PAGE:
By Alex A. Kecskes
Massage therapy has been practiced for thousands of years by many cultures. Today, Americans spend approximately $3 billion each year on visits to massage therapists.
While debate continues on the physiology of massage, experts agree that massage draws its benefits from more that just applying pressure to specific areas of the human anatomy. The Chinese believe, and so do many practitioners, that touch can serve as a natural, essential component to healing and the maintenance of good health. When administered properly by a trained professional, massage can reduce pain or adhesions, promote sedation, mobilize fluids, increase muscular relaxation, and facilitate vasodilatation (the widening of blood vessels due to the relaxation of smooth muscle cells within the vessel walls).
The actual mechanism of massage action is to revitalize the nervous system. By properly stimulating the pathways of nerve endings, massage affects the body's vital organs and tissues. A skilled massage therapist can positively influence the nervous system, accelerating the metabolic processes, and stimulating blood and lymph vessels. This helps to excrete metabolic products and excess fluids and relieve venous congestion. A good massage also enhances blood supply to the skin, subcutaneous tissue, muscle tissue, and internal organs.
Additional research suggests that massage may reduce inflammation, stimulate tissue oxygenation, and soften scar tissue. It may also reduce the excess buildup of lactic acid in muscles, and stimulate the healing of connective tissues or damaged muscles.
The basic techniques that facilitate these therapeutic mechanisms include:
Stroking—Characterized by even movements without losing contact with the skin. Uses a firm rhythmic pressure on the upward stroke, then glides down to the starting point with a very light touch.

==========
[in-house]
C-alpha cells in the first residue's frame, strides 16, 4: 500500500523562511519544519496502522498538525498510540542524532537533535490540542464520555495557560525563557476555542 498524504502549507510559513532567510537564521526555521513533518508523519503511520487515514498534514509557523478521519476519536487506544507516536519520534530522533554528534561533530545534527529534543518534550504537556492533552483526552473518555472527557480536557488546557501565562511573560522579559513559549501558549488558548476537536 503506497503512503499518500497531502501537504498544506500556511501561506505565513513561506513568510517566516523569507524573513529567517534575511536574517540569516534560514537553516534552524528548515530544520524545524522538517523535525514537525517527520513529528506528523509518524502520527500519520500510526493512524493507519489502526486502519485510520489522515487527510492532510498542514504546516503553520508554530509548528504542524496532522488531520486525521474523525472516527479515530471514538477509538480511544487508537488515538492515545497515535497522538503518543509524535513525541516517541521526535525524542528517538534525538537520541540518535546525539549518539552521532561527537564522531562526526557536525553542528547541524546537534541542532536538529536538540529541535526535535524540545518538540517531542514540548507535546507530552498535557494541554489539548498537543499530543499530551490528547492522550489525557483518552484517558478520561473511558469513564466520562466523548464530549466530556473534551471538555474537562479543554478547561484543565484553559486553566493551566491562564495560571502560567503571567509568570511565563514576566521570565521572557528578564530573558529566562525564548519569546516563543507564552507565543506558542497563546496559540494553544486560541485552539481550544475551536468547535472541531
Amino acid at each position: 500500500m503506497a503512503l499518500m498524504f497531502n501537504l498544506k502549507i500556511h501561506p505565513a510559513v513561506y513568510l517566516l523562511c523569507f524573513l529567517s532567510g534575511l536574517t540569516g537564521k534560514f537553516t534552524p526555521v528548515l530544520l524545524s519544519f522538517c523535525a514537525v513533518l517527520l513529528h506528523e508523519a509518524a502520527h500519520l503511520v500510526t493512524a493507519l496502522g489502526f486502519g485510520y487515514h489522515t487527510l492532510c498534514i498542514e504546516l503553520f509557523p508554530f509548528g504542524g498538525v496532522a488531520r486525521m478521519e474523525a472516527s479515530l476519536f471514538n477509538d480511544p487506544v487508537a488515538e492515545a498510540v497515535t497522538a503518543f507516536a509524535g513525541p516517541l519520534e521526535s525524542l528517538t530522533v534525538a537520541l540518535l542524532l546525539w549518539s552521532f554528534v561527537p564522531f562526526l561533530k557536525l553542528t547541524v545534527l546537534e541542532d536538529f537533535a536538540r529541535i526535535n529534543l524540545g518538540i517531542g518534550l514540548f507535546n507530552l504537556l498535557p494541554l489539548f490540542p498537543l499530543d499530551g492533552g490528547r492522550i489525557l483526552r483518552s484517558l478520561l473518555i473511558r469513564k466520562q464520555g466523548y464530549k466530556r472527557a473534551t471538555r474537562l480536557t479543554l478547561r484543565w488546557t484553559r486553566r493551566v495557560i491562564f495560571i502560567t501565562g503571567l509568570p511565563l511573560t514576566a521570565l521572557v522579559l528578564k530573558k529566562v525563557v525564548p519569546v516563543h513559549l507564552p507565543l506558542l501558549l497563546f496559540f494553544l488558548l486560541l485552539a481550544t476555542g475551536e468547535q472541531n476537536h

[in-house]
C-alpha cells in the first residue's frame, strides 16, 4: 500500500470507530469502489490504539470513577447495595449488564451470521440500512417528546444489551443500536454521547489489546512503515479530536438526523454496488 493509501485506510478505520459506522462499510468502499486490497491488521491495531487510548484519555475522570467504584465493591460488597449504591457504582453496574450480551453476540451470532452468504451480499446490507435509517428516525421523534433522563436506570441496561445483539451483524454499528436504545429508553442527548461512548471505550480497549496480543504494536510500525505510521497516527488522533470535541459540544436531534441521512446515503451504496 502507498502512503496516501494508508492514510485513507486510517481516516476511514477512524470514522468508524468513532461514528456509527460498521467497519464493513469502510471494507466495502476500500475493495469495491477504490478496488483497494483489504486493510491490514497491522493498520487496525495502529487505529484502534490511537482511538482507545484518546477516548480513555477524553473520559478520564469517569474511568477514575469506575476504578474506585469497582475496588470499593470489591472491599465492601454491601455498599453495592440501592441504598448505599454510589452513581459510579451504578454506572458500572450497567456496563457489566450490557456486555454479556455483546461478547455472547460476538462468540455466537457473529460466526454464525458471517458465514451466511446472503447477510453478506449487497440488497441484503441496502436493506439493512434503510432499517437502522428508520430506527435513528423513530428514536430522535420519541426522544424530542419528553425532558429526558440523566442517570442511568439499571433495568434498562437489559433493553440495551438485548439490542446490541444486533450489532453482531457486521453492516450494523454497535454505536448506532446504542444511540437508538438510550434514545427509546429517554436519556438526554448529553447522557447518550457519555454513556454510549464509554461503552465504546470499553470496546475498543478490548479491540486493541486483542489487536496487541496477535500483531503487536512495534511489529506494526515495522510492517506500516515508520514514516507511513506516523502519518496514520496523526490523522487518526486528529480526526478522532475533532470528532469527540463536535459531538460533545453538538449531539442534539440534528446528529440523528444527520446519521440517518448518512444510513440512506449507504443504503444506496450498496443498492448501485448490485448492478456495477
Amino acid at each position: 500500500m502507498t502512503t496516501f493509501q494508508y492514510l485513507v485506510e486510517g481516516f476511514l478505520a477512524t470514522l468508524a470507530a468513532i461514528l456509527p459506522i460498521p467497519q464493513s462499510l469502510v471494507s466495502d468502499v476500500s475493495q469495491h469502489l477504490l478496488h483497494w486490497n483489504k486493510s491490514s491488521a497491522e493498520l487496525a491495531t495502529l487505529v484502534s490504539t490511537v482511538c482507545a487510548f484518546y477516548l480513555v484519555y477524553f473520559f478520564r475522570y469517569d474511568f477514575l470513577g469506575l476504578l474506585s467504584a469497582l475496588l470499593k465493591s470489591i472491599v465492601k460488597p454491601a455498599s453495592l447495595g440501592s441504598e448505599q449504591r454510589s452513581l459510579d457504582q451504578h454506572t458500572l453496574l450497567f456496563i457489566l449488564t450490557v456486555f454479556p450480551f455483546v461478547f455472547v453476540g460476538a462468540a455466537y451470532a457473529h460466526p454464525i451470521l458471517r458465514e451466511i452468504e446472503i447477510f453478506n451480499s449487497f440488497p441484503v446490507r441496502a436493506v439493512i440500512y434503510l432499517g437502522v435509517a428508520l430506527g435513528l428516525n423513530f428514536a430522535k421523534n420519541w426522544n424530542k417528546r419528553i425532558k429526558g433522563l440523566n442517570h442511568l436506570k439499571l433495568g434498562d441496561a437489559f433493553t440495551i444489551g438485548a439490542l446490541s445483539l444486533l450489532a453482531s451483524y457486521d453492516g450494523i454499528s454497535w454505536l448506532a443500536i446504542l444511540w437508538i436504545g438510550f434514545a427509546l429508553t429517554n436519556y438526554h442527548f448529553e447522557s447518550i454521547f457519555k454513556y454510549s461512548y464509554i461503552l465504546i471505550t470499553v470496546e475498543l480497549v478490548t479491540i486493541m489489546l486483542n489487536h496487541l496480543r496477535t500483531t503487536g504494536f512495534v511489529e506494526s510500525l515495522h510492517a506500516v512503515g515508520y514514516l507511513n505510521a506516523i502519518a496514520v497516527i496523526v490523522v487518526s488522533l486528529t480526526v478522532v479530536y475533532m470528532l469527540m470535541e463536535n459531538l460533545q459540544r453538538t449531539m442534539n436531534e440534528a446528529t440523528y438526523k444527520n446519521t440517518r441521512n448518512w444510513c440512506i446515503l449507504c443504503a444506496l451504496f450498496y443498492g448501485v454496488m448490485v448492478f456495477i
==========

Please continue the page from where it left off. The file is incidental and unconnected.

Kneading—The skin is pulled together with subcutaneous fat and muscle to compress the tissues, which enhances muscle tone and stimulates blood circulation.
Rubbing—The skin is stretched along with subcutaneous fat and muscles in different directions. Here, the fingertips of both hands are continuously applied to a broad surface area.
Vibration—Moving the hands rapidly to stimulate tissues and other parts of the body. Vibration serves to enhance muscle tone and alerts nerves, dilates blood vessels, and speeds up metabolism.
Swedish massage -- which uses vigorous kneading, rolling, vibration, percussive, and tapping to manipulate the body's soft tissues -- can help deliver nutrients and remove waste products from various tissues. It can help transform nervous energy into a more steady state. The rhythmic procedures of this massage can help re-establish balance by calming the nervous system.
When suffering from a disorder, consult a primary care physician before attempting massage therapy. The doctor may recommend the appropriate treatment that is best suited for the disorder. If massage is suggested, find a licensed massage therapist who is nationally certified through the National Certification Board for Therapeutic Massage & Bodywork (www.ncbtmb.org) or the American Massage Therapy Association (www.amtamassage.org). Note: Medicare and most private insurance do not cover massage.